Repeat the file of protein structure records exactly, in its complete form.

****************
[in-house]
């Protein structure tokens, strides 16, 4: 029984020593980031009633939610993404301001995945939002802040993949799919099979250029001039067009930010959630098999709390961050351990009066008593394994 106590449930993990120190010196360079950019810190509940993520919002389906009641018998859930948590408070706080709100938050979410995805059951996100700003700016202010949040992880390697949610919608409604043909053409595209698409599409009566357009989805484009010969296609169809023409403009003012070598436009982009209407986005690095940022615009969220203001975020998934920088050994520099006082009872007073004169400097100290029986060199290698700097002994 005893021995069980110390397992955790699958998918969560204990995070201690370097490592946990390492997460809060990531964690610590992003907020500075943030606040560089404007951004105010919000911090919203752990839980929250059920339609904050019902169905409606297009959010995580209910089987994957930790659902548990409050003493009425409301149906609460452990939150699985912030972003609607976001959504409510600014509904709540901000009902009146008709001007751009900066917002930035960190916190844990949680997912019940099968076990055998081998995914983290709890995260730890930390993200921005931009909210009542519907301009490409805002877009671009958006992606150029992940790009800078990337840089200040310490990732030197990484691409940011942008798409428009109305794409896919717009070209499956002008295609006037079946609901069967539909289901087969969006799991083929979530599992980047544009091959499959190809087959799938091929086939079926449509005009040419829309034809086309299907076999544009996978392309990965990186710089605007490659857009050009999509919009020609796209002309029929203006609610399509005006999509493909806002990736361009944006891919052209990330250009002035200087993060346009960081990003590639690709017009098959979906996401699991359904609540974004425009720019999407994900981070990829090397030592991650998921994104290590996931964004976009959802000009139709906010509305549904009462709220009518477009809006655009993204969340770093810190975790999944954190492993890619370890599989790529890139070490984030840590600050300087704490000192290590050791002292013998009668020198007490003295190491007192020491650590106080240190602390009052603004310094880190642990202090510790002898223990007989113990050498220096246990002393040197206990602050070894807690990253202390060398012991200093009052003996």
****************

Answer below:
[in-house]
């Protein structure tokens, strides 16, 4: 029984020593980031009633939610993404301001995945939002802040993949799919099979250029001039067009930010959630098999709390961050351990009066008593394994 106590449930993990120190010196360079950019810190509940993520919002389906009641018998859930948590408070706080709100938050979410995805059951996100700003700016202010949040992880390697949610919608409604043909053409595209698409599409009566357009989805484009010969296609169809023409403009003012070598436009982009209407986005690095940022615009969220203001975020998934920088050994520099006082009872007073004169400097100290029986060199290698700097002994 005893021995069980110390397992955790699958998918969560204990995070201690370097490592946990390492997460809060990531964690610590992003907020500075943030606040560089404007951004105010919000911090919203752990839980929250059920339609904050019902169905409606297009959010995580209910089987994957930790659902548990409050003493009425409301149906609460452990939150699985912030972003609607976001959504409510600014509904709540901000009902009146008709001007751009900066917002930035960190916190844990949680997912019940099968076990055998081998995914983290709890995260730890930390993200921005931009909210009542519907301009490409805002877009671009958006992606150029992940790009800078990337840089200040310490990732030197990484691409940011942008798409428009109305794409896919717009070209499956002008295609006037079946609901069967539909289901087969969006799991083929979530599992980047544009091959499959190809087959799938091929086939079926449509005009040419829309034809086309299907076999544009996978392309990965990186710089605007490659857009050009999509919009020609796209002309029929203006609610399509005006999509493909806002990736361009944006891919052209990330250009002035200087993060346009960081990003590639690709017009098959979906996401699991359904609540974004425009720019999407994900981070990829090397030592991650998921994104290590996931964004976009959802000009139709906010509305549904009462709220009518477009809006655009993204969340770093810190975790999944954190492993890619370890599989790529890139070490984030840590600050300087704490000192290590050791002292013998009668020198007490003295190491007192020491650590106080240190602390009052603004310094880190642990202090510790002898223990007989113990050498220096246990002393040197206990602050070894807690990253202390060398012991200093009052003996």